Choose a base class for your control.
Create a namespace for your control.
Register and use your control in a page.
Extend and aggregate existing controls.
Maintain state in custom server controls.
You’ve spent the last two chapters studying ASP.NET server controls, Microsoft ADO.NET, and data-binding. By now you’re probably thinking, “These server controls sure are cool, but I wish I could create my own.” Well, wish no longer! In this chapter, you’ll learn how to create custom ASP.NET server controls.
There are nearly as many reasons for developing custom server controls as there are developers, but generally these reasons fall into three main categories: reuse, specialization, and maintenance.
Custom server controls make reuse easy. You can wrap up a bunch of related functionality and UI elements into a control, and then reuse that control where you need that functionality. For example, you could create a server control that encapsulates all of the fields and validation logic necessary for user registration. Then, instead of rewriting that code every time you need a user registration screen, you simply add your control to the page.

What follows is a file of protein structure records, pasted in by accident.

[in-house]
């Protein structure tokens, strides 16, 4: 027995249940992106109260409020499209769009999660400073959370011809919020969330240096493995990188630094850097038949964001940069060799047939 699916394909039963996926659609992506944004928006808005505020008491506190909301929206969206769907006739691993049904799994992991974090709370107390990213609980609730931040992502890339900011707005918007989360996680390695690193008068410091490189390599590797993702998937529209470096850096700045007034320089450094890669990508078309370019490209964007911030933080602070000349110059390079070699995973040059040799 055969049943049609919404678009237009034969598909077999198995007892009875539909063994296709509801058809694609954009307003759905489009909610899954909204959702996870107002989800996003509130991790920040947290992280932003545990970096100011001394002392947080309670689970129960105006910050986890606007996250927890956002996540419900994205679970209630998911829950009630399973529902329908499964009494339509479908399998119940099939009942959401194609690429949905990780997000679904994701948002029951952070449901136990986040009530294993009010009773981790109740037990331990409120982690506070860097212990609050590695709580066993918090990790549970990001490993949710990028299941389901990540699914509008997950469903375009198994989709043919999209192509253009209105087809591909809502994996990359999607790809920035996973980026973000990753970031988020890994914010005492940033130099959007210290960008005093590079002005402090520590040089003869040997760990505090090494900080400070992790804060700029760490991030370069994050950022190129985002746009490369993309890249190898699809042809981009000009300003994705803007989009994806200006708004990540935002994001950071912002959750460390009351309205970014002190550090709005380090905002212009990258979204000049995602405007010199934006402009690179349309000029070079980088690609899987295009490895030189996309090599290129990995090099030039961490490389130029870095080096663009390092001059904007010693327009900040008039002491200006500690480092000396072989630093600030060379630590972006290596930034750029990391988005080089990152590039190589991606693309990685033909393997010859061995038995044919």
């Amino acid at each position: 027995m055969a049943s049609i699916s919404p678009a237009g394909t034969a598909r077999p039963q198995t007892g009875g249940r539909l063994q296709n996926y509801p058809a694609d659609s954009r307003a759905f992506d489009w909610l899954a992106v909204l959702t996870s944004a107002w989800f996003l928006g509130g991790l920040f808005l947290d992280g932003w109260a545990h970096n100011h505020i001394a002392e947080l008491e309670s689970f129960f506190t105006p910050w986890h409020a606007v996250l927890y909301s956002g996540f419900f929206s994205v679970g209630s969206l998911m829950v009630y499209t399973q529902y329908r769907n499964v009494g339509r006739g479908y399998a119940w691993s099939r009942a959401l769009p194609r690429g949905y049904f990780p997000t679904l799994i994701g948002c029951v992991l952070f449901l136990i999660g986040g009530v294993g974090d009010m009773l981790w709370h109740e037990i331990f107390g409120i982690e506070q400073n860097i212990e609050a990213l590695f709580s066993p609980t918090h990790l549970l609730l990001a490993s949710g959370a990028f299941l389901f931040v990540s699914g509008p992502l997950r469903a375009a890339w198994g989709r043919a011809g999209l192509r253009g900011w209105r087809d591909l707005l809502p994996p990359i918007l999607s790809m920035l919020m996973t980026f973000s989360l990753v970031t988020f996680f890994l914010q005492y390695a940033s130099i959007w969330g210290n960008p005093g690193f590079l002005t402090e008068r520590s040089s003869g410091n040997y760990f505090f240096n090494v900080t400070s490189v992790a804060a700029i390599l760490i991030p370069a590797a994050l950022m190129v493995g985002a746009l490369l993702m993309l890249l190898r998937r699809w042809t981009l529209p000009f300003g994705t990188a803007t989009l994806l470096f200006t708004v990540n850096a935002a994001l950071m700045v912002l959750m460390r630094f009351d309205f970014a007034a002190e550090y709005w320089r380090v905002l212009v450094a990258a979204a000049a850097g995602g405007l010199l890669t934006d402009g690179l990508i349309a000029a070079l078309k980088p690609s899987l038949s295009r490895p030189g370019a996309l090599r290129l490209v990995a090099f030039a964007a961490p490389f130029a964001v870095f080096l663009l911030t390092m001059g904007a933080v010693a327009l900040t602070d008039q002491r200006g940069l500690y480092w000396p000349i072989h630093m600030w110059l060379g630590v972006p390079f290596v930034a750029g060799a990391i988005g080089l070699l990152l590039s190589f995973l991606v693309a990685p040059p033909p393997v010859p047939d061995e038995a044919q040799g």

Specialization refers to taking an existing piece of functionality, such as a server control, and adding your own customized functionality to it. Specialization in ASP.NET server controls is typically done through inheritance. You specialize through inheritance by inheriting from a class that provides most of the functionality you want, and then adding additional functions or overriding existing ones and adding your own implementation of those functions. The TextBoxPlus control sample later in this chapter provides an example of specialization.
Finally, custom ASP.NET server controls simplify the maintenance of your applications. Once you have developed and tested a server control, you can reliably use it in many places. If you find a bug in your control, you can fix it in a single place (the source class for your control), and all you need to do to distribute the fix is replace the assembly containing the fixed control. This is a major improvement over reuse through include files (or having no reuse at all).